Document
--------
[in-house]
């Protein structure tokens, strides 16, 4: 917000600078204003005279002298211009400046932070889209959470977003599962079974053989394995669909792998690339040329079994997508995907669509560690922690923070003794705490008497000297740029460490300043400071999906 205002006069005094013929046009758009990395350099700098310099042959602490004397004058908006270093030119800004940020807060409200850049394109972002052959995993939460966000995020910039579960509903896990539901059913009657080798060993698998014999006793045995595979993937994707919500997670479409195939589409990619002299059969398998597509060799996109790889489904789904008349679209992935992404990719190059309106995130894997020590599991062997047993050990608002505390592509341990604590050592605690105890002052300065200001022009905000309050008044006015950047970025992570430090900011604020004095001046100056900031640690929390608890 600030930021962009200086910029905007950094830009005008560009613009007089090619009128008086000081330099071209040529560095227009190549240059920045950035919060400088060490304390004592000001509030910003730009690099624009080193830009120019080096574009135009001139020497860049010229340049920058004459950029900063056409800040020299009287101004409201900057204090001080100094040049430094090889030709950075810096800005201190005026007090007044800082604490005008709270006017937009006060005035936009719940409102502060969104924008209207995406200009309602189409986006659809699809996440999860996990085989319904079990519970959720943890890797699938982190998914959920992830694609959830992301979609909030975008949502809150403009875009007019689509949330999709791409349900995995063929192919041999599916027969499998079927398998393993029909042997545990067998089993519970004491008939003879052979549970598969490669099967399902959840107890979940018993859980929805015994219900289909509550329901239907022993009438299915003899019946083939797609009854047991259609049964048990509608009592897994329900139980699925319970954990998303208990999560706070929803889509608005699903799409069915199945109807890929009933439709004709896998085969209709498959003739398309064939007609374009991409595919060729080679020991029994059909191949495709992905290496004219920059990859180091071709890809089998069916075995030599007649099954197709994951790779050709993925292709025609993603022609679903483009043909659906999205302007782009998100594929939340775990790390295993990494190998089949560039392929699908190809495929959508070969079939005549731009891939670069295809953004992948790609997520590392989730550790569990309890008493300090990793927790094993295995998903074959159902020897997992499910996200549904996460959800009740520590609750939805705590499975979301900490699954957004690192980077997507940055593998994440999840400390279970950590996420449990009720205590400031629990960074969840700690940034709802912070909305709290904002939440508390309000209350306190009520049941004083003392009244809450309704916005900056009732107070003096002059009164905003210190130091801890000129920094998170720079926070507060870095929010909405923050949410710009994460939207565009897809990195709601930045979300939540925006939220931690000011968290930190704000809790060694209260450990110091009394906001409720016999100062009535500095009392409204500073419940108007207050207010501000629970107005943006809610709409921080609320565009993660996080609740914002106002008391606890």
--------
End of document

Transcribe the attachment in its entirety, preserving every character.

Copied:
[in-house]
């Protein structure tokens, strides 16, 4: 917000600078204003005279002298211009400046932070889209959470977003599962079974053989394995669909792998690339040329079994997508995907669509560690922690923070003794705490008497000297740029460490300043400071999906 205002006069005094013929046009758009990395350099700098310099042959602490004397004058908006270093030119800004940020807060409200850049394109972002052959995993939460966000995020910039579960509903896990539901059913009657080798060993698998014999006793045995595979993937994707919500997670479409195939589409990619002299059969398998597509060799996109790889489904789904008349679209992935992404990719190059309106995130894997020590599991062997047993050990608002505390592509341990604590050592605690105890002052300065200001022009905000309050008044006015950047970025992570430090900011604020004095001046100056900031640690929390608890 600030930021962009200086910029905007950094830009005008560009613009007089090619009128008086000081330099071209040529560095227009190549240059920045950035919060400088060490304390004592000001509030910003730009690099624009080193830009120019080096574009135009001139020497860049010229340049920058004459950029900063056409800040020299009287101004409201900057204090001080100094040049430094090889030709950075810096800005201190005026007090007044800082604490005008709270006017937009006060005035936009719940409102502060969104924008209207995406200009309602189409986006659809699809996440999860996990085989319904079990519970959720943890890797699938982190998914959920992830694609959830992301979609909030975008949502809150403009875009007019689509949330999709791409349900995995063929192919041999599916027969499998079927398998393993029909042997545990067998089993519970004491008939003879052979549970598969490669099967399902959840107890979940018993859980929805015994219900289909509550329901239907022993009438299915003899019946083939797609009854047991259609049964048990509608009592897994329900139980699925319970954990998303208990999560706070929803889509608005699903799409069915199945109807890929009933439709004709896998085969209709498959003739398309064939007609374009991409595919060729080679020991029994059909191949495709992905290496004219920059990859180091071709890809089998069916075995030599007649099954197709994951790779050709993925292709025609993603022609679903483009043909659906999205302007782009998100594929939340775990790390295993990494190998089949560039392929699908190809495929959508070969079939005549731009891939670069295809953004992948790609997520590392989730550790569990309890008493300090990793927790094993295995998903074959159902020897997992499910996200549904996460959800009740520590609750939805705590499975979301900490699954957004690192980077997507940055593998994440999840400390279970950590996420449990009720205590400031629990960074969840700690940034709802912070909305709290904002939440508390309000209350306190009520049941004083003392009244809450309704916005900056009732107070003096002059009164905003210190130091801890000129920094998170720079926070507060870095929010909405923050949410710009994460939207565009897809990195709601930045979300939540925006939220931690000011968290930190704000809790060694209260450990110091009394906001409720016999100062009535500095009392409204500073419940108007207050207010501000629970107005943006809610709409921080609320565009993660996080609740914002106002008391606890």